By Lisa Lord
After learning about modern medical birth in a college course, I knew for sure that I would one day attend a birth center for a drug-free, midwife-attended natural birth. Over the years, I held numerous other certainties about my future, only to find repeatedly that the universe had different plans for me. My future perfect birth was no exception.
No Birth Centers in Ireland
For starters, my husband and I live in Ireland, and when I became pregnant and began planning for the birth, I found that there are no birth centers here. Although I wholeheartedly support homebirth, I did not feel ready for it myself, not for my first birth, so far away from home and everything familiar. I settled on a local maternity hospital, certain that I would have to fight “the system” for the birth I desired.
Though I started with a big chip on my shoulder, my opinion slowly began to change over time. My doctor was patient, providing thoughtful rationale when we disagreed and willing to honor my wishes when they were not strictly against policy. I think she recognized my need to feel in control of the unknown. On top of that, the hospital was simply more encouraging of natural birth and breastfeeding than I anticipated.
I soon decided to stop creating problems where they might not exist and focus instead on enjoying the rest of my pregnancy, taking a natural birthing workshop with my husband, listening to Hypnobirthing CDs, reading inspirational birth stories, and visualizing my own peaceful birth experience.
Induction at 17 Days Overdue
I had not factored induced labor into my plan, but I was resigned to the idea by the time I was 17 days overdue and showing no signs of impending delivery. A few hours into the induction process, I was happily wandering the hospital corridors, chatting to my husband and having very mild sensations, which I naively believed to be genuine contractions. When my doctor saw the smile on my face, she immediately administered more medication. Within 30 minutes, I could not talk through contractions; 30 minutes after that, I was nearly out of my mind with excruciating pain.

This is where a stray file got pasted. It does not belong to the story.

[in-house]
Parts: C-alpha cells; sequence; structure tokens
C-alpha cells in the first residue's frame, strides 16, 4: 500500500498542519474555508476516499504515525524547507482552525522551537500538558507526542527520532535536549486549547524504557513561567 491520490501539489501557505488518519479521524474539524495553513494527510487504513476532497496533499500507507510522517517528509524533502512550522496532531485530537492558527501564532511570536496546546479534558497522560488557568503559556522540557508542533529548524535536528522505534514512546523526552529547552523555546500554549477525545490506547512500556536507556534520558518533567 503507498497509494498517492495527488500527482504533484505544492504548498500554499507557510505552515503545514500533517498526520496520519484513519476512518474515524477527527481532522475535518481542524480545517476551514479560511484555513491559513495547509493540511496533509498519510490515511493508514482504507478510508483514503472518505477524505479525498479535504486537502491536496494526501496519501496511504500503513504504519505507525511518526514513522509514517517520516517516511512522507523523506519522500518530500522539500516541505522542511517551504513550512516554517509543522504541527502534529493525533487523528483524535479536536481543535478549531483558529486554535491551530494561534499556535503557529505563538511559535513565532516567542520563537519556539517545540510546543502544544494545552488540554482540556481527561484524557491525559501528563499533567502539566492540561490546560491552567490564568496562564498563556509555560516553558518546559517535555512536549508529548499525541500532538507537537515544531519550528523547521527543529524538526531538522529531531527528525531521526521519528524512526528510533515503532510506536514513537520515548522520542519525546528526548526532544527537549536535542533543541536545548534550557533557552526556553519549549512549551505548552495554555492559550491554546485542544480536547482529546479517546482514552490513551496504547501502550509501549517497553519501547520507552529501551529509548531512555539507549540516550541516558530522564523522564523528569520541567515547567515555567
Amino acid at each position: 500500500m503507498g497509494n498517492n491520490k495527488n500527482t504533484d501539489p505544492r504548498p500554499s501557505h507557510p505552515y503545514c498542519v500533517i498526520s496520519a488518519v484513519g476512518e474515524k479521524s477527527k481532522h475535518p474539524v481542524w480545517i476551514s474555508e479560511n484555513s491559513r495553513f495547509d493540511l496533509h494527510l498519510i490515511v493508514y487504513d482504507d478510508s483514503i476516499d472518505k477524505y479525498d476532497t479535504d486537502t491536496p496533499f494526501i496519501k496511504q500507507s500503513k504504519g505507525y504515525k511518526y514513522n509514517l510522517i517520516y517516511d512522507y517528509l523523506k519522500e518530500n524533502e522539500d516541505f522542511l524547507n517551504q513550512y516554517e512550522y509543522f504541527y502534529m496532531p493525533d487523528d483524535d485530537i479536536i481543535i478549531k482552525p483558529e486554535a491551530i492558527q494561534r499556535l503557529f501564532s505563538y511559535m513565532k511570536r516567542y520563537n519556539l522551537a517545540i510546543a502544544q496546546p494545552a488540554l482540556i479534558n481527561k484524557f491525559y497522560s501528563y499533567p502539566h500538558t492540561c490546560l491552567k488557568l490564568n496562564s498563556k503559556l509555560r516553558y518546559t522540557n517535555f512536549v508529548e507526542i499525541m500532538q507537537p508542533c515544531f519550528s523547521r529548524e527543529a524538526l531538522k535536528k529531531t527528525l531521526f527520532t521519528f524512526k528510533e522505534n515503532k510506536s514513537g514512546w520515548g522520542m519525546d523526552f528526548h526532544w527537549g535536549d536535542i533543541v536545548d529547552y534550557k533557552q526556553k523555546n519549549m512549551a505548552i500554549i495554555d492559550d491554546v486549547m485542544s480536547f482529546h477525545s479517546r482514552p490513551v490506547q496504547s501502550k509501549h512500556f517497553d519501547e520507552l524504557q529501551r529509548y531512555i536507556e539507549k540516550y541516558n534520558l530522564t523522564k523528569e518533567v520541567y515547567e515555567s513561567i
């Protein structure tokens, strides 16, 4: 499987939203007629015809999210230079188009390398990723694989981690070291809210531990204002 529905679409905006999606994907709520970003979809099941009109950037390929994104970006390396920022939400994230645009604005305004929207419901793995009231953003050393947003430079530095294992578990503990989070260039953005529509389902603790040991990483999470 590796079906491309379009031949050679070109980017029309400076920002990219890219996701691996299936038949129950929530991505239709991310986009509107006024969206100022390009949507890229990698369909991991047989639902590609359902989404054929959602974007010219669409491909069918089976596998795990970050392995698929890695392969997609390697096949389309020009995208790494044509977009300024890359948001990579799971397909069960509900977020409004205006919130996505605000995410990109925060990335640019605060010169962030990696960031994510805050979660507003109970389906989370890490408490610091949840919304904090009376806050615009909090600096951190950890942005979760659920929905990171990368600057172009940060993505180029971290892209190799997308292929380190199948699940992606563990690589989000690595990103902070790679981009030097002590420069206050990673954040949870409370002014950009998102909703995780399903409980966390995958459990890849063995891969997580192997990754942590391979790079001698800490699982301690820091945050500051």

Nothing could have prepared me for the intensity of induced labor. Everything I had learned about breathing, visualizing, and relaxing was useless as my entire body stiffened like iron with contractions coming less than a minute apart. The longest hours of my life slowly ticked by as I collapsed and sobbed on my husband’s chest between surges, desperate for labor to end.
My doctor broke my water late in the day, which seemed to stimulate my body’s natural labor process. The sensations started changing, becoming more like waves than spasms, and my panic began to dissipate.
When I arrived in the delivery room, I felt slightly more in control but so absolutely exhausted that I asked for an epidural.
It felt like heaven when the epidural took effect. Though my body shook uncontrollably with fatigue, I felt relaxed. Despite the medication, I could sense the urge to push once I reached full dilation. I had once thought a roomful of people shouting at me to push might be intrusive and distracting. In reality, the forced encouragement helped tremendously. After an hour, just as I was reaching my limit, the nurse smiled and told me to reach down and feel the baby’s head. This inspired the final surge of strength I needed to push him free.
A Day to Celebrate, Not to Grieve
My first few moments with Colin must have been like those of so many women throughout time — the surreal feeling of meeting a new and yet very familiar being, a sense of “Oh, it’s you!” As we quietly gazed at each other, none of the events leading up to the birth entered my consciousness; my full awareness was on the tiny miracle I joyfully held in my arms.
Although Colin’s birth was replete with medical interventions and very far from my original vision, I do not feel angry or bitter. Maybe labor would have been tolerable if hospital policy allowed a doula to be present or maybe I could have avoided induced labor if I had taken the route of homebirth with a midwife. Perhaps the upcoming delivery of my second son will be the natural birth I have hoped for.
We deserve something better than our modern medical birth paradigm, and we should continue to work for changes that honor women and babies and reflect trust in the birthing process. However, rather than focusing on what I wish had happened and what went wrong with my own experience, I am grateful for everything that went right on that extraordinary day.